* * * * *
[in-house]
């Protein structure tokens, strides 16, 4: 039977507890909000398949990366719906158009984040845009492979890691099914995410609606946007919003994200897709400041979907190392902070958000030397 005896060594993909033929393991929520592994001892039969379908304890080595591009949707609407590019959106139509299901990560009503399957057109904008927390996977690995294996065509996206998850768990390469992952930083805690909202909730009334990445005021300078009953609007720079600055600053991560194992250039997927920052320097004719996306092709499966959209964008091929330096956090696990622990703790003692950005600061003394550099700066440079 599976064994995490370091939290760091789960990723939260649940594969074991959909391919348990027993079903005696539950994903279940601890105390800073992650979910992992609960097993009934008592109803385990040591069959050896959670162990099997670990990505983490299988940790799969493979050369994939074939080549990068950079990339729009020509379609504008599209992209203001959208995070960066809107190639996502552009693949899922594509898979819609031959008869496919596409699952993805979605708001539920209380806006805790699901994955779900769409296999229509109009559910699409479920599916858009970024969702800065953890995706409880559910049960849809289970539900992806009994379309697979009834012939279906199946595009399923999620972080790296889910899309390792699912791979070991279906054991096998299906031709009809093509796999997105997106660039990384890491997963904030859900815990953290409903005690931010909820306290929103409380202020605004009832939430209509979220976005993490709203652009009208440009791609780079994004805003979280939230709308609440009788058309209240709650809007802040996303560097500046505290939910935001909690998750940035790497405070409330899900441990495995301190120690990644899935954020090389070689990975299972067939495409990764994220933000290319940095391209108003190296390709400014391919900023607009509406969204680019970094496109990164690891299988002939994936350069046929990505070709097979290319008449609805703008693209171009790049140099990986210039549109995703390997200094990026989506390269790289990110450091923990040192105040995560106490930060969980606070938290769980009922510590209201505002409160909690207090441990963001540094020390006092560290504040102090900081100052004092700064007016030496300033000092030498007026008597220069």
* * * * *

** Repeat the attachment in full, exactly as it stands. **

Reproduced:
[in-house]
């Protein structure tokens, strides 16, 4: 039977507890909000398949990366719906158009984040845009492979890691099914995410609606946007919003994200897709400041979907190392902070958000030397 005896060594993909033929393991929520592994001892039969379908304890080595591009949707609407590019959106139509299901990560009503399957057109904008927390996977690995294996065509996206998850768990390469992952930083805690909202909730009334990445005021300078009953609007720079600055600053991560194992250039997927920052320097004719996306092709499966959209964008091929330096956090696990622990703790003692950005600061003394550099700066440079 599976064994995490370091939290760091789960990723939260649940594969074991959909391919348990027993079903005696539950994903279940601890105390800073992650979910992992609960097993009934008592109803385990040591069959050896959670162990099997670990990505983490299988940790799969493979050369994939074939080549990068950079990339729009020509379609504008599209992209203001959208995070960066809107190639996502552009693949899922594509898979819609031959008869496919596409699952993805979605708001539920209380806006805790699901994955779900769409296999229509109009559910699409479920599916858009970024969702800065953890995706409880559910049960849809289970539900992806009994379309697979009834012939279906199946595009399923999620972080790296889910899309390792699912791979070991279906054991096998299906031709009809093509796999997105997106660039990384890491997963904030859900815990953290409903005690931010909820306290929103409380202020605004009832939430209509979220976005993490709203652009009208440009791609780079994004805003979280939230709308609440009788058309209240709650809007802040996303560097500046505290939910935001909690998750940035790497405070409330899900441990495995301190120690990644899935954020090389070689990975299972067939495409990764994220933000290319940095391209108003190296390709400014391919900023607009509406969204680019970094496109990164690891299988002939994936350069046929990505070709097979290319008449609805703008693209171009790049140099990986210039549109995703390997200094990026989506390269790289990110450091923990040192105040995560106490930060969980606070938290769980009922510590209201505002409160909690207090441990963001540094020390006092560290504040102090900081100052004092700064007016030496300033000092030498007026008597220069």